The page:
Local police chiefs renew calls to change Virginia’s mental health system
CHESTERFIELD COUNTY, Va. (WRIC) – The Chesterfield County Police Commissioner is turning attention back to the mental health system and how it affects the police force.
Chesterfield County Police Chief Jeffery Katz posted a picture of a long line of police vehicles outside Chippenham Hospital on Facebook on Thursday night. All cars had officers who transported mentally ill patients to medical professionals. Katz said some of the patients were children.
He said it sometimes takes officers 10 hours to get patients from their care to mental health providers.
The post read: “Our psychiatric system, staffed by many wonderful people, is so fundamentally broken that keeping cops off the streets is better than providing timely care to people in crisis.”
Julian Walker, a spokesman for the Virginia Hospital Healthcare Association, said demand for mental health treatments rose and continued to rise at the height of the pandemic.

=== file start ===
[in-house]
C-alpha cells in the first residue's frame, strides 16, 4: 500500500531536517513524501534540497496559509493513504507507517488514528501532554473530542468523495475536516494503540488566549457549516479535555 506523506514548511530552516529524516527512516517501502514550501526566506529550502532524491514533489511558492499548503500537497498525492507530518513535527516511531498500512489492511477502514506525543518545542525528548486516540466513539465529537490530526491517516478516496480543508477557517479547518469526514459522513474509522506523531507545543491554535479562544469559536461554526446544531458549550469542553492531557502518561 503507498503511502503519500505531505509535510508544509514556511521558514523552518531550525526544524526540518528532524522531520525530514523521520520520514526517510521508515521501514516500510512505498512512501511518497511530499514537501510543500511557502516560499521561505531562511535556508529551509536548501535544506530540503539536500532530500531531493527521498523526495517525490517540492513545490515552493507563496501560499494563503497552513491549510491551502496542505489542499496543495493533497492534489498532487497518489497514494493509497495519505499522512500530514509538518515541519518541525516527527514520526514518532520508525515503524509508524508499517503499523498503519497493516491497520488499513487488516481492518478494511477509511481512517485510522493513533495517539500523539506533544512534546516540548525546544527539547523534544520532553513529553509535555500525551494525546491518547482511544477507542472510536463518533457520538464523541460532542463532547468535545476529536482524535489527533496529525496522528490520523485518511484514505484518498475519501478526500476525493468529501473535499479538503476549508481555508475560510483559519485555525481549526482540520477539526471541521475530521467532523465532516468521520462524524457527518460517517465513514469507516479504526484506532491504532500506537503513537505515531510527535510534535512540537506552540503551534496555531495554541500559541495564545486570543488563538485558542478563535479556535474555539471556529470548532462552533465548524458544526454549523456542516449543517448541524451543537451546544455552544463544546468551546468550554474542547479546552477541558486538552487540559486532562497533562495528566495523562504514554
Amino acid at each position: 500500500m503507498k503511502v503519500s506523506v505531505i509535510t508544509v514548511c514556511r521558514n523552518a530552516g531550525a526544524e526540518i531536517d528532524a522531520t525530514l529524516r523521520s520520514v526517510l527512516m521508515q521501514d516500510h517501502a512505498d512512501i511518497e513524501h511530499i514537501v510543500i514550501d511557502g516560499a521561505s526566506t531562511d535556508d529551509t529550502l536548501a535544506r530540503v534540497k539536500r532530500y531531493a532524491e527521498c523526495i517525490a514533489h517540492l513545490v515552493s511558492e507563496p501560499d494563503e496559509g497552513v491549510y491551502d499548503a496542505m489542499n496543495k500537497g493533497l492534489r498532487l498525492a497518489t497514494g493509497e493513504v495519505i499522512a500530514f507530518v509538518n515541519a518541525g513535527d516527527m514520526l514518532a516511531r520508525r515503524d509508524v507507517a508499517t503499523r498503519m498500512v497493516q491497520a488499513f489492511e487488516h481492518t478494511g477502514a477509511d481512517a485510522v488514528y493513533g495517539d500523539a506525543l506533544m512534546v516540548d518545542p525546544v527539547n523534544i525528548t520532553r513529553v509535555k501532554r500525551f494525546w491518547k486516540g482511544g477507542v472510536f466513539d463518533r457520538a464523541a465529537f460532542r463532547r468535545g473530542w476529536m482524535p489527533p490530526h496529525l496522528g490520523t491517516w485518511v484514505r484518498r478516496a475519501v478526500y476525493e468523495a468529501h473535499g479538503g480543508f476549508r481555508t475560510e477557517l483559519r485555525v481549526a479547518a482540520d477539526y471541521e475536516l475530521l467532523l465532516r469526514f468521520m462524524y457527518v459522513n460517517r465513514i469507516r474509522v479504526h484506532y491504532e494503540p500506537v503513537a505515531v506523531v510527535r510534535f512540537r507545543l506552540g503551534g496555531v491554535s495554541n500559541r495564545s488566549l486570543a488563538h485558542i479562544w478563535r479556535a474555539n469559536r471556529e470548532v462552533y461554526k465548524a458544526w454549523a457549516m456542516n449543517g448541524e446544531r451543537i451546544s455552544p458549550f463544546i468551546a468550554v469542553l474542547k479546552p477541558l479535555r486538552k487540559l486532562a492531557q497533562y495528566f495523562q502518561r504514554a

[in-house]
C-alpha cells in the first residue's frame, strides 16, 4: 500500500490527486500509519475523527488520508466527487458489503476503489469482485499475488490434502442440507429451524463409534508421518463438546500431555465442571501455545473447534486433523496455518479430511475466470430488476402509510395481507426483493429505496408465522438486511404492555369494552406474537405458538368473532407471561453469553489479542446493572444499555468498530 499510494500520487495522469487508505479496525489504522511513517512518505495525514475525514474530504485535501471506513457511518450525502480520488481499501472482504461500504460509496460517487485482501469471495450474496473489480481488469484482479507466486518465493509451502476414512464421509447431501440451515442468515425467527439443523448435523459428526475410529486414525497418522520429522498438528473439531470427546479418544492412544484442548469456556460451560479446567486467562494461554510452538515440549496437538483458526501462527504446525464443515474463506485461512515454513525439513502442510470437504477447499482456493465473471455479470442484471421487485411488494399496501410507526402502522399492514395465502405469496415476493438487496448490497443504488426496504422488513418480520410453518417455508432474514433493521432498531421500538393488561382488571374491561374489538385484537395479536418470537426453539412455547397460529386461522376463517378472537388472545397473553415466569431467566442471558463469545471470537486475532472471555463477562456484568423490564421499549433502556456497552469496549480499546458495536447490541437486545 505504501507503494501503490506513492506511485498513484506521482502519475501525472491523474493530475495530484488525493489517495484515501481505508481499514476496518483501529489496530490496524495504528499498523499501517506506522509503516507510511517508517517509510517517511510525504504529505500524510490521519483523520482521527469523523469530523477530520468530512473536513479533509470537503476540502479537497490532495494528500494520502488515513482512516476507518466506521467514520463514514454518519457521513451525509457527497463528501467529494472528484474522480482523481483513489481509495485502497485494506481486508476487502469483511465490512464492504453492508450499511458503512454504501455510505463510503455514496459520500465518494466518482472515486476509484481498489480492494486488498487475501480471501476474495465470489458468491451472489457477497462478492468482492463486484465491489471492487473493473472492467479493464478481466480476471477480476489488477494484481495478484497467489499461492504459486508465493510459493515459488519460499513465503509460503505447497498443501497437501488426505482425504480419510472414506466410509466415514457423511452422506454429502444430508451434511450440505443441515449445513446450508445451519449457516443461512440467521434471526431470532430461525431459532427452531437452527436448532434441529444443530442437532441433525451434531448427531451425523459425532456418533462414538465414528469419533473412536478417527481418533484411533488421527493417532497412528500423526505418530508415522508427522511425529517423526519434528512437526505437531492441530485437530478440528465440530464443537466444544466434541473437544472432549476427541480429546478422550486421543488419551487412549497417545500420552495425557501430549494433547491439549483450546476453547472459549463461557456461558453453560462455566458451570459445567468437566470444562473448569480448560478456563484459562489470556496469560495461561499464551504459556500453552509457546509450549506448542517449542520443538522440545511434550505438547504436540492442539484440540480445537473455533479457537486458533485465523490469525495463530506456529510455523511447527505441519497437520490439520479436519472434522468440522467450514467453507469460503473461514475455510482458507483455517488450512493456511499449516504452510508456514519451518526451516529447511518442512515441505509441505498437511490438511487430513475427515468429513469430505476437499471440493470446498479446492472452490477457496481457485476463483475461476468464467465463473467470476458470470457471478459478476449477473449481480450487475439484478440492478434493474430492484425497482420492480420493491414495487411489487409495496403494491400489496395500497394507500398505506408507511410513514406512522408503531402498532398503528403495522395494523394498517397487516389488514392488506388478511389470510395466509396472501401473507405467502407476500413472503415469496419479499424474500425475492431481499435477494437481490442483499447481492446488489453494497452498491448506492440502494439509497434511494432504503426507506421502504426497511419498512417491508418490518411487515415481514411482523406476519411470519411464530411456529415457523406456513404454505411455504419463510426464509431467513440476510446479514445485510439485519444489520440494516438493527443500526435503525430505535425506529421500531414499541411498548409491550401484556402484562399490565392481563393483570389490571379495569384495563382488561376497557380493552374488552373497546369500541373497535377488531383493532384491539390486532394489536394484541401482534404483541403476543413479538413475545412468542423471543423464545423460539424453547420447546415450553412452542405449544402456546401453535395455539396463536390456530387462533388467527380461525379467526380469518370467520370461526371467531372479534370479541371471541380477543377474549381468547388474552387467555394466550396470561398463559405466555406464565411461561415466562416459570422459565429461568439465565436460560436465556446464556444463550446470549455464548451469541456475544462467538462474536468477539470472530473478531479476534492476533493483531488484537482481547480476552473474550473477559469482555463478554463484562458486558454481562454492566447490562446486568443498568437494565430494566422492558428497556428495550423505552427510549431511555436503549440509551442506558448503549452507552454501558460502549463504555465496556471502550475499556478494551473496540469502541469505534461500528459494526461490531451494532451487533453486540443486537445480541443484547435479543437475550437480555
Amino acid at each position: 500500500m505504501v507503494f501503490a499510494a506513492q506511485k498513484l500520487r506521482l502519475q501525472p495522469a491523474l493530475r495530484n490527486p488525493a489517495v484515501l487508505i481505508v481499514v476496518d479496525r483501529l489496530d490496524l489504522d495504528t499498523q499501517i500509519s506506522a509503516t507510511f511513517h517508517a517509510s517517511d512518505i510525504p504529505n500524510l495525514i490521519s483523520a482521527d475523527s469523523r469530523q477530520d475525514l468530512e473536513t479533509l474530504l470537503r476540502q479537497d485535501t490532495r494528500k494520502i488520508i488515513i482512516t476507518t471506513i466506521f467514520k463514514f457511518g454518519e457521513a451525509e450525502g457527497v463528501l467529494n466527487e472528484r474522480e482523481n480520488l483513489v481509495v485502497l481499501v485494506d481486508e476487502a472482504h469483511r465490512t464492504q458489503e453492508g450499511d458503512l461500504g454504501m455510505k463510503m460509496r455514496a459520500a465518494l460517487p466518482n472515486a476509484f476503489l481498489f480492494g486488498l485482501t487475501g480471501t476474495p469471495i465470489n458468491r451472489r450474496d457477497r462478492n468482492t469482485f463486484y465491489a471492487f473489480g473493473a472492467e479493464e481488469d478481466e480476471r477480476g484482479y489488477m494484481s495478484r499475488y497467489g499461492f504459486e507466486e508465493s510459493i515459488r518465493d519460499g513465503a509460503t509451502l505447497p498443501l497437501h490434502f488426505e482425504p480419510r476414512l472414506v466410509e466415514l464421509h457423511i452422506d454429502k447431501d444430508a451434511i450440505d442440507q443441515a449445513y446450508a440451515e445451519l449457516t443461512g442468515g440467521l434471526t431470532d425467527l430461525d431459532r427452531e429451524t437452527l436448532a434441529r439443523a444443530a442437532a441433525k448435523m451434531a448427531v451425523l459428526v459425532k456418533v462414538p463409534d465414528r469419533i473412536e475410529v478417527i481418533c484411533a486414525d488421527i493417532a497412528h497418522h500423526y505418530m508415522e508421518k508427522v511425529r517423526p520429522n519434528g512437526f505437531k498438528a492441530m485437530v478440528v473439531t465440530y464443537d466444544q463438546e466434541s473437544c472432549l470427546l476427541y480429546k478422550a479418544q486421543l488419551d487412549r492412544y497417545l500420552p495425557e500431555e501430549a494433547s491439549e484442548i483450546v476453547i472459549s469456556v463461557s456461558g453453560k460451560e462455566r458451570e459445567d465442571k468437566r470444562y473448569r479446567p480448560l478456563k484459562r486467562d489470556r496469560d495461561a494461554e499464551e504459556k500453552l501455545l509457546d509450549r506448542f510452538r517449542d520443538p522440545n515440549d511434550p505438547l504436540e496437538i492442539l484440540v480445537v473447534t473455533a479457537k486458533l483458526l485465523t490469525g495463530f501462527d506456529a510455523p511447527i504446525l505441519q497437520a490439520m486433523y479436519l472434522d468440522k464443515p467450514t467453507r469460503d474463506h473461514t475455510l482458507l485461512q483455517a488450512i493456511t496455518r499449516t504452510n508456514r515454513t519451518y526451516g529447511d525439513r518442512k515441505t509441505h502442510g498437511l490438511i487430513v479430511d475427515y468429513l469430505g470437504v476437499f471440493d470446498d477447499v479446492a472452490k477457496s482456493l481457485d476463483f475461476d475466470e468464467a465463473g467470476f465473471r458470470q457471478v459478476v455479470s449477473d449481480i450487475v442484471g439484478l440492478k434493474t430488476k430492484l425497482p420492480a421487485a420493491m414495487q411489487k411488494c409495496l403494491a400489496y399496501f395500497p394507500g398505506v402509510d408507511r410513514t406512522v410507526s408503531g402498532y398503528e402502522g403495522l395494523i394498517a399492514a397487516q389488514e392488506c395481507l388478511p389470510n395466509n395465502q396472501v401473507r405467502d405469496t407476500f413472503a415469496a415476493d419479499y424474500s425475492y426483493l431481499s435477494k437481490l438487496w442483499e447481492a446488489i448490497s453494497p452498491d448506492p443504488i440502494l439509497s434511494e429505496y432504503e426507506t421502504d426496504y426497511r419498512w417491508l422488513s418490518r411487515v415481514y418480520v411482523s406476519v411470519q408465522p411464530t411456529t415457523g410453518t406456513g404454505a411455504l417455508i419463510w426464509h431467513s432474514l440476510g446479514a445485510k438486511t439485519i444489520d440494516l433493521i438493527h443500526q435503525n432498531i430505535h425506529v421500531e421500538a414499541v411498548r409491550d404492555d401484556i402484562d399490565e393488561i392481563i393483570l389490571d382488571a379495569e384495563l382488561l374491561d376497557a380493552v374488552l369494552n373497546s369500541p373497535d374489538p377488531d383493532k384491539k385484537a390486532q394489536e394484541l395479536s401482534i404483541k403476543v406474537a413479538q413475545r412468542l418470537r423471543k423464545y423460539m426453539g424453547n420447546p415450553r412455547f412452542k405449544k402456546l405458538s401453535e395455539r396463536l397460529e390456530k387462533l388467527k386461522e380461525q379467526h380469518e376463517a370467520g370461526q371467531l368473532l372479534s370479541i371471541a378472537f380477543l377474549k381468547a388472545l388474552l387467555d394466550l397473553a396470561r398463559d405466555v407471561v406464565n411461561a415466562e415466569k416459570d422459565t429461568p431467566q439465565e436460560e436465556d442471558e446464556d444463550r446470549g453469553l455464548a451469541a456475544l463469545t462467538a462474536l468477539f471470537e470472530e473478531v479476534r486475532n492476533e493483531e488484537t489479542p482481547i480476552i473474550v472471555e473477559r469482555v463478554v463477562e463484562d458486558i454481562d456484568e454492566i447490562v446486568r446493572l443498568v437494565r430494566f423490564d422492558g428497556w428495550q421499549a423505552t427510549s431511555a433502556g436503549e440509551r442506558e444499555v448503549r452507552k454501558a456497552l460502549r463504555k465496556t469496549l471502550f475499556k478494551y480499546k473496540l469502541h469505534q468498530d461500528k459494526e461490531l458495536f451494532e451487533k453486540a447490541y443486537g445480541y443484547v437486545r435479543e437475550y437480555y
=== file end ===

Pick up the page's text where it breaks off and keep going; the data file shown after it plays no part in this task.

“The state’s adult mental health facilities had to stop admitting new patients because of a capacity shortage and a staffing challenge,” he said. “Of course, this also affects private hospitals and creates a domino effect for other public safety institutions.”
Katz said the ripple effect could also impact social services and law enforcement officials.
Prince George County Police Commissioner Keith Early chimed in on Katz’s social media post, saying his officers spent about 525 hours responding to mental health-related calls in 2021.
“Often, people experiencing mental health crises sometimes have their first exposure to the system through a law enforcement officer,” Walker said.
According to Walker, the biggest staffing and overcrowding problems at Virginia mental health facilities existed before 2020 and 2021, but the pandemic has exacerbated them.
“There has been an outcry from a variety of stakeholders, who continue to invest in the system, for continued efforts to reform the system so we can provide patients with the right care in the right environment at the right time,” he said.
This year’s mental health funding budget legislation is awaiting review by the General Assembly.
“Right now, it’s still investing a significant portion of available resources in the state system,” Walker said.
The legislation earmarked millions of dollars for state mental health facilities and mental health workers.